combined using the strain additivity hypothesis:

𝜀𝜀̇𝐿𝐿𝐿𝐿𝐿𝐿 = 𝜀𝜀̇𝑃𝑃𝑃𝑃 + 𝜀𝜀̇𝐷𝐷 + 𝜀𝜀̇𝐺𝐺 (5)


where: 𝜀𝜀𝑃𝑃𝑃𝑃 Pitch phase transition strain, mm/mm
𝜀𝜀𝐷𝐷 Devolatilization strain, mm/mm
𝜀𝜀𝐺𝐺 Graphitization strain, mm/mm

The phase transition strain equation can be expressed as a function of the process evolution,
which can be expressed as:

𝜀𝜀𝑃𝑃𝑃𝑃 = 𝑓𝑓𝑃𝑃𝑃𝑃 (𝑥𝑥𝑃𝑃𝑃𝑃 ) ⋅ 𝑥𝑥𝑃𝑃𝑃𝑃 (6)


where: 𝑓𝑓𝑃𝑃𝑃𝑃 Pitch phase transition strain function
𝑥𝑥𝑃𝑃𝑃𝑃 Pitch phase transition evolution index

This approach introduces a new quantity, 𝑥𝑥𝑃𝑃𝑃𝑃 , the pitch phase transition evolution index. This
index represent the evolution of the specific phenomenon and its evolution with time. Assuming
the phase transition of the pitch can be expressed as a temperature activated process, it can be
defined using Arrhenius equation, similar to previous approaches for the baking index [9, 10]
and the anode devolatilization [6-8]. Hence, its equation is given by:
𝐸𝐸𝑎𝑎
𝜕𝜕𝑥𝑥𝑃𝑃𝑃𝑃
= 𝑘𝑘0,𝑎𝑎𝑎𝑎𝑎𝑎 (1 − 𝑥𝑥𝑃𝑃𝑃𝑃 )𝑛𝑛 𝑒𝑒 −𝑅𝑅𝑅𝑅 (7)
𝜕𝜕𝜕𝜕
where: 𝑘𝑘0,𝑎𝑎𝑎𝑎𝑎𝑎 Apparent pre-exponential factor, min-1
5
𝑛𝑛 Reaction order
𝐸𝐸𝑎𝑎 Activation energy, kJ mol-1
𝑅𝑅 Universal gas constant, J K-1 mol-1

Similarly, the devolatilization phase strain mechanism was defined as a function of an evolution
index. However, since the kinetic evolution for the three main products of the devolatilization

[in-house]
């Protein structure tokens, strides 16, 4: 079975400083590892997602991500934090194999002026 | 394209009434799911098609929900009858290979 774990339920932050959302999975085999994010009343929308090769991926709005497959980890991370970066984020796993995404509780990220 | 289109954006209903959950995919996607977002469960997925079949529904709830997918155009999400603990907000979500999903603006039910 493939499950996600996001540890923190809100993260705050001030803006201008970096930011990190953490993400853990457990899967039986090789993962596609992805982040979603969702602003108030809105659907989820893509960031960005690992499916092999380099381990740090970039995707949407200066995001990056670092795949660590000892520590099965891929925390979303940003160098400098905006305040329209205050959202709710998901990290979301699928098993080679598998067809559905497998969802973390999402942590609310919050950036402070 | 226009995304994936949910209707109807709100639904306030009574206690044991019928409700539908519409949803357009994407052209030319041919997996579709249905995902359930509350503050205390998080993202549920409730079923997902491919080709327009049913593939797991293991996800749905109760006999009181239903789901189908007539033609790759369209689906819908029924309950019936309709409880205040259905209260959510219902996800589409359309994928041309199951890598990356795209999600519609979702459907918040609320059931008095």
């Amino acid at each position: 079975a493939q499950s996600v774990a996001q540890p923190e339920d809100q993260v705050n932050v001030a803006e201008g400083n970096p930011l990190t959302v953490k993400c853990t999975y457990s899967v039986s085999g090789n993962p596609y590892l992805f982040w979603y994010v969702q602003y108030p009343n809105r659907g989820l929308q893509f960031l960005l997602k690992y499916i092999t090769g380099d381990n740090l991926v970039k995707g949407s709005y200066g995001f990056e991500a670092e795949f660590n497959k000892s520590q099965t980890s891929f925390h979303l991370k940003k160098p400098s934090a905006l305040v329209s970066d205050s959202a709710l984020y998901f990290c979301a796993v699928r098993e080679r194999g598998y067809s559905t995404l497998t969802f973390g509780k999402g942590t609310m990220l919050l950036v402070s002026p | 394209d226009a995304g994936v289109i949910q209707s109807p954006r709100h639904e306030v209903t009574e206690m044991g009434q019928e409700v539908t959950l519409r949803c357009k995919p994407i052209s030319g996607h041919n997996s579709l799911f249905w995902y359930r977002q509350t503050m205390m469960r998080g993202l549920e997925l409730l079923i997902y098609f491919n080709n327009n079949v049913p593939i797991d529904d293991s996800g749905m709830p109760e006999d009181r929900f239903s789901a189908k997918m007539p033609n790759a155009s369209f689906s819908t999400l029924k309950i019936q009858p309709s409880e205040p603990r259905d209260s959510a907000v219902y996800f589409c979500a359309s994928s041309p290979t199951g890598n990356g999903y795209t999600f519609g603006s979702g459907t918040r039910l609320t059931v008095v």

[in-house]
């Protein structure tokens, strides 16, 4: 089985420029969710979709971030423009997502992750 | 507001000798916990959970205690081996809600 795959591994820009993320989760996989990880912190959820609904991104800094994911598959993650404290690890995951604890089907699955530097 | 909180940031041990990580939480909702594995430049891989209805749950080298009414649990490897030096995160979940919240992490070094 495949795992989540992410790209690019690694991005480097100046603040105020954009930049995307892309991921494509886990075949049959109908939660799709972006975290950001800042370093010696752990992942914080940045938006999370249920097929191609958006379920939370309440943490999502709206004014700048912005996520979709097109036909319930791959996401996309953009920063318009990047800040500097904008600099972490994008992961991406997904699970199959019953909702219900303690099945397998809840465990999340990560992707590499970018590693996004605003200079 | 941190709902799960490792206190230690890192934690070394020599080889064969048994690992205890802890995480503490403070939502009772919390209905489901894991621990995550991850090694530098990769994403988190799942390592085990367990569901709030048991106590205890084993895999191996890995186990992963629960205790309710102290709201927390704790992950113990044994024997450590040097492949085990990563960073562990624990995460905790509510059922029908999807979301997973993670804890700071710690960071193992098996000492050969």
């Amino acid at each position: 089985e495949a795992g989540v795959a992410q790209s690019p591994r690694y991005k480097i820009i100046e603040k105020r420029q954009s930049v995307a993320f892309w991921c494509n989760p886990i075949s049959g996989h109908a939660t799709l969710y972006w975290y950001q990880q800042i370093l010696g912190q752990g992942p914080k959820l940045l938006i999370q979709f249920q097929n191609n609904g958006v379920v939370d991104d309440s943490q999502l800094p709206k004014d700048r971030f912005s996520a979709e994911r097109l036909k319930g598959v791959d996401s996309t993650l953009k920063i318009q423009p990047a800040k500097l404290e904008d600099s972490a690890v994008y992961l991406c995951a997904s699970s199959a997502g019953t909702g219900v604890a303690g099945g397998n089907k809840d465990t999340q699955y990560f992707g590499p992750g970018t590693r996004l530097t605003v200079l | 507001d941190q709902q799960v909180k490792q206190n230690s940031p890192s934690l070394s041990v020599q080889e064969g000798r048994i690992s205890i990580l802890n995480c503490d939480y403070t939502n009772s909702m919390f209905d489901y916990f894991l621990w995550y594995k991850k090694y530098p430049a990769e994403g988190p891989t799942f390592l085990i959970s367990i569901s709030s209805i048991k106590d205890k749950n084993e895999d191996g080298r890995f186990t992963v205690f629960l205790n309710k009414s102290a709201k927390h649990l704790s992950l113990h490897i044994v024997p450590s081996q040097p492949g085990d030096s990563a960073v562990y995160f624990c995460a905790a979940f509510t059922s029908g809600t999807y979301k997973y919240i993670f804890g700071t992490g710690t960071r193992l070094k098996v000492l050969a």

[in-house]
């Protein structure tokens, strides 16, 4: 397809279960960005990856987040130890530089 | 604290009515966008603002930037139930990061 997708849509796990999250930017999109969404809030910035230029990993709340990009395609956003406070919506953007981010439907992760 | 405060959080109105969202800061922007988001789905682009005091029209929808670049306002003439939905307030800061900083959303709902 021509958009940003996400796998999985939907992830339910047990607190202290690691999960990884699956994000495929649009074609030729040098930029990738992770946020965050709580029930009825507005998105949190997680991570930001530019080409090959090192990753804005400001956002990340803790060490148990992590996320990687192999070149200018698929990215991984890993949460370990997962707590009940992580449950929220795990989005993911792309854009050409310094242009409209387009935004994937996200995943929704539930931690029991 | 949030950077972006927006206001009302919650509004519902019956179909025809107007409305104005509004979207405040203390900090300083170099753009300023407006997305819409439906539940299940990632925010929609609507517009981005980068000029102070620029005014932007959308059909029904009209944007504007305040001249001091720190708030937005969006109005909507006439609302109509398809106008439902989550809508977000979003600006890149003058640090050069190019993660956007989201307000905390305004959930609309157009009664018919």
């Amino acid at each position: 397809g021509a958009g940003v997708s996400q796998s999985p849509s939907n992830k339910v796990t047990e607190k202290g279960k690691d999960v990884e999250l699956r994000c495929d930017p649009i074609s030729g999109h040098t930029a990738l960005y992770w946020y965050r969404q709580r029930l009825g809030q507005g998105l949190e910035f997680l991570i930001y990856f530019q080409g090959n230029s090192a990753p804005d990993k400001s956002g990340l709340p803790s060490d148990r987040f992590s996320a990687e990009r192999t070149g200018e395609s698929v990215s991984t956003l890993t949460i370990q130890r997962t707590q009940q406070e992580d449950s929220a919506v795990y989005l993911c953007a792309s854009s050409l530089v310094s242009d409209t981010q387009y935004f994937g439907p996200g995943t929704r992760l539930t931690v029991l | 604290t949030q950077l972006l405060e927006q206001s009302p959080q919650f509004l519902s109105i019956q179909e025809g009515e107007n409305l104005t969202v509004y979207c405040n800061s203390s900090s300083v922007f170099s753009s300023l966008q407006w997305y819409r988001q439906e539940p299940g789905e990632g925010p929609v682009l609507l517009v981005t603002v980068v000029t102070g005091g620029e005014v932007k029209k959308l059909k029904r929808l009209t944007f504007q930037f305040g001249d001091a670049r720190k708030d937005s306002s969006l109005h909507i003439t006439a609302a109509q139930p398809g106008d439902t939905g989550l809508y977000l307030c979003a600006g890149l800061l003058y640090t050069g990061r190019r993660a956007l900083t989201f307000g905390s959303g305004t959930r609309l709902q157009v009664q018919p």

are known, the strain was further subdivided in its constituents, namely the condensable gases,
methane and hydrogen devolatilization strains. Evolution of each gas component can be
expressed using an Arrhenius equation, as shown in previous works [6-8]. The equation for the
devolatilization strain mechanism is then:

𝜀𝜀𝐷𝐷 = �������������
𝑓𝑓𝑐𝑐𝑐𝑐𝑐𝑐𝑐𝑐 (𝑥𝑥𝑐𝑐𝑐𝑐𝑐𝑐𝑐𝑐 ) ⋅ 𝑥𝑥𝑐𝑐𝑐𝑐𝑐𝑐𝑐𝑐 + 𝑓𝑓
𝐶𝐶𝐻𝐻4 (𝑥𝑥𝐶𝐶𝐻𝐻4 ) ⋅ 𝑥𝑥𝐶𝐶𝐻𝐻4 + ��
����������� 𝑓𝑓𝐻𝐻2�������
(𝑥𝑥𝐻𝐻2 ) ⋅ 𝑥𝑥𝐻𝐻2 (8)
𝜀𝜀𝑐𝑐𝑐𝑐𝑐𝑐𝑐𝑐 𝜀𝜀𝐶𝐶𝐻𝐻4 𝜀𝜀𝐻𝐻2
where: 𝜀𝜀𝑐𝑐𝑐𝑐𝑐𝑐𝑐𝑐 Condensable gas devolatilization strain, mm/mm
𝑓𝑓𝑐𝑐𝑐𝑐𝑐𝑐𝑐𝑐 Condensable gas devolatilization strain function
𝑥𝑥𝑐𝑐𝑐𝑐𝑐𝑐𝑐𝑐 Condensable gas devolatilization conversion index, %
𝜀𝜀𝐶𝐶𝐻𝐻4 Methane devolatilization strain, mm/mm
𝑓𝑓𝐶𝐶𝐻𝐻4 Methane devolatilization strain function
𝑥𝑥𝐶𝐶𝐻𝐻4 Methane devolatilization conversion index, %
𝜀𝜀𝐻𝐻2 Hydrogen devolatilization strain, mm/mm
𝑓𝑓𝐻𝐻2 Hydrogen devolatilization strain function
𝑥𝑥𝐻𝐻2 Hydrogen devolatilization conversion index, %

Lastly, the graphitization strain mechanism is defined using the same approach and an evolution
index to define the progress of the process. This approach was used by Murty and al.[11],
among others, assuming that the graphitization process is a temperature activated process that
can be represented by an Arrhenius equation. The equation of the mechanism is then given by:

𝜀𝜀𝐺𝐺 = 𝑓𝑓𝐺𝐺 (𝑥𝑥𝐺𝐺 ) ⋅ 𝑥𝑥𝐺𝐺 (9)


where: 𝑓𝑓𝐺𝐺 Graphitization strain function
𝑥𝑥𝐺𝐺 Graphitization evolution index

4.3. Parameter identification algorithm

After defining the load free permanent strain sub-mechanisms, the time derivative of the load
free permanent strain can now be evaluated. Using the chain rule:

𝜕𝜕𝜀𝜀𝑃𝑃𝑃𝑃 𝜕𝜕𝑥𝑥𝑃𝑃𝑃𝑃 𝜕𝜕𝜀𝜀𝑐𝑐𝑐𝑐𝑐𝑐𝑐𝑐 𝜕𝜕𝑥𝑥𝑐𝑐𝑐𝑐𝑐𝑐𝑐𝑐 𝜕𝜕𝜀𝜀𝐶𝐶𝐻𝐻4 𝜕𝜕𝑥𝑥𝐶𝐶𝐻𝐻4 𝜕𝜕𝜀𝜀𝐻𝐻2 𝜕𝜕𝑥𝑥𝐻𝐻2 𝜕𝜕𝜀𝜀𝐺𝐺 𝜕𝜕𝑥𝑥𝐺𝐺
𝜀𝜀̇𝐿𝐿𝐿𝐿𝐿𝐿 = 𝑥𝑥𝑃𝑃𝑃𝑃
⋅ 𝜕𝜕𝜕𝜕
+ 𝑥𝑥𝑐𝑐𝑐𝑐𝑐𝑐𝑐𝑐
⋅ 𝜕𝜕𝜕𝜕
+ 𝑥𝑥𝐶𝐶𝐻𝐻4
⋅ 𝜕𝜕𝜕𝜕
+ 𝑥𝑥𝐻𝐻2
⋅ 𝜕𝜕𝜕𝜕
+ 𝑥𝑥𝐺𝐺
⋅ 𝜕𝜕𝜕𝜕
(10)

For each strain sub-mechanisms, the derivative in regard to the evolution index is expressed by
applying the same mathematical concept:

𝜕𝜕𝜀𝜀𝑃𝑃𝑃𝑃 𝜕𝜕𝑓𝑓 𝜕𝜕𝑥𝑥


𝑥𝑥𝑃𝑃𝑃𝑃
= 𝜕𝜕𝑥𝑥𝑃𝑃𝑃𝑃 ⋅ 𝑥𝑥𝑃𝑃𝑃𝑃 + 𝑓𝑓𝑃𝑃𝑃𝑃 ⋅ 𝜕𝜕𝑥𝑥𝑃𝑃𝑃𝑃 (11)